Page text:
Unfortunately, neither Mr. Thompson nor anyone else explained the intended effect of the 1981 amendment upon the offset of workers' compensation benefits under NDCC § 26.1-41-13(l). But Mr. Thompson's comments confirmed the obvious purpose of the 1981 amendment to NDCC § 65-05-15(3)--to bar payment of workers' compensation benefits for whatever aggravation that a "nonemployment injury" causes to a prior "work-compensable injury." Providing benefits only for work-related injury and not for aggravation to work-related injury by nonemployment injury is in accord with the purpose of the Workers' Compensation Act, "providing sure and certain relief for workers injured in their employment." See Holmgren v. Workers' Comp. Bureau, 455 N.W.2d 200, 202 (N.D. 1990). However, nowhere does the legislative history indicate that the amendment to NDCC § 65-05-15 was intended to limit a claimant's right to compensation from other sources than the Bureau for the subsequent "nonemployment injury."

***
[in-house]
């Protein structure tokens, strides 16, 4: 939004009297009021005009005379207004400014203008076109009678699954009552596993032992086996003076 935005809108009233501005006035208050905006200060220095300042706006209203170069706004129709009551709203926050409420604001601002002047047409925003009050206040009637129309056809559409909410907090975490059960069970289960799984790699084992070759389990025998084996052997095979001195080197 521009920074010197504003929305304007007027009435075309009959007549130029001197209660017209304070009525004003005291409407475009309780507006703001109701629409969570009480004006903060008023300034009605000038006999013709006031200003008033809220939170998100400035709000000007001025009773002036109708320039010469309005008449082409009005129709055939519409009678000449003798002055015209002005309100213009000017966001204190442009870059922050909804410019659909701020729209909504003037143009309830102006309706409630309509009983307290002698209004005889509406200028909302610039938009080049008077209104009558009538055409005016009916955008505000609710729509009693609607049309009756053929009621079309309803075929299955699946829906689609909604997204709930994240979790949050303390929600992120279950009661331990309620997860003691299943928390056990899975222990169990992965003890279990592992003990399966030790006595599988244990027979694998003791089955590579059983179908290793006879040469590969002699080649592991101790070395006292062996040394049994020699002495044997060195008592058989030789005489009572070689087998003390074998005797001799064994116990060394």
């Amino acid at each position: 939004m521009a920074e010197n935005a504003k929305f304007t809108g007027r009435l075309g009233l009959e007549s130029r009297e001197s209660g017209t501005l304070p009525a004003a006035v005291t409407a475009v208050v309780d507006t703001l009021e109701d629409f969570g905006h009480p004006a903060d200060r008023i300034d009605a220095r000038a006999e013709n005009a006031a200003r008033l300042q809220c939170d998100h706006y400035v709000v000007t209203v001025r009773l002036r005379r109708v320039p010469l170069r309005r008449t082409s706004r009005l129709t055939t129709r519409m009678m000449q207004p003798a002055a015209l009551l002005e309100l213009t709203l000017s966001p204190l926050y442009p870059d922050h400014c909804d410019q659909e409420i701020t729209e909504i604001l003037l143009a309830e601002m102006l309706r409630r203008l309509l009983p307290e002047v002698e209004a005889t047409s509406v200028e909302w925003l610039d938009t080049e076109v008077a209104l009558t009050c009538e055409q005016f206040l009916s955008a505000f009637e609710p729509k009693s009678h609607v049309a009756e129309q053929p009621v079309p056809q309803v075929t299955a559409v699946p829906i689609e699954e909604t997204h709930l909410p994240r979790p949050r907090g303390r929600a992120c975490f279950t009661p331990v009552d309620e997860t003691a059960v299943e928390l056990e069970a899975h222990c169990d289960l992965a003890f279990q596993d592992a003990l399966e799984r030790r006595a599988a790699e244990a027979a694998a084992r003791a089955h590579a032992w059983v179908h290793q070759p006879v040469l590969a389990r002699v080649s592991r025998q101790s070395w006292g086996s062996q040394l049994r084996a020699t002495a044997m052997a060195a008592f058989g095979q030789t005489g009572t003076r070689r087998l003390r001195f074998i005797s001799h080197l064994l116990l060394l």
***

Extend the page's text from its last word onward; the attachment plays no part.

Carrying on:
We derive direction from the respective purposes of each statute. See, e.g., Van Klootwyk v. Arman, 477 N.W.2d 590 (N.D. 1991). The primary purpose of the Auto Accident Reparations Act is to "Provide adequate compensation for victims of motor vehicle accidents." Van Klootwyk, 477 N.W.2d at 593. The purpose of an offset provision is to prevent double recovery or overlapping of benefits. See, e.g., State Farm Mut. Auto. Ins. Co. v. Brooks, 421 N.Y.S.2d 1010 (1979); Griebel v. Tri-State Insurance Co. of Minnesota, 311 N.W.2d 156 (Minn. 1981). NDCC § 26.1-41-13(l) shares that purpose. The Workers' Compensation Act compensates injuries in the course of employment. The Auto Accident Reparations Act compensates injuries arising out of the operation of a motor vehicle. While the purpose of each statutory scheme is to compensate injured victims, each compensates a distinct kind of injury, one, a work-related injury, the other, an auto-related injury. Consequently, duplication or overlapping of workers' compensation and no-fault benefits occurs only when an injury is the result of an auto accident occurring in the course of employment. Cf. Weber v. State Farm Mut. Auto. Ins. Co., 284 N.W.2d 299 (N.D. 1979) [obvious reason for excluding from no-fault coverage persons servicing or repairing a vehicle when in the course of business is that such persons would be protected by workers' compensation laws].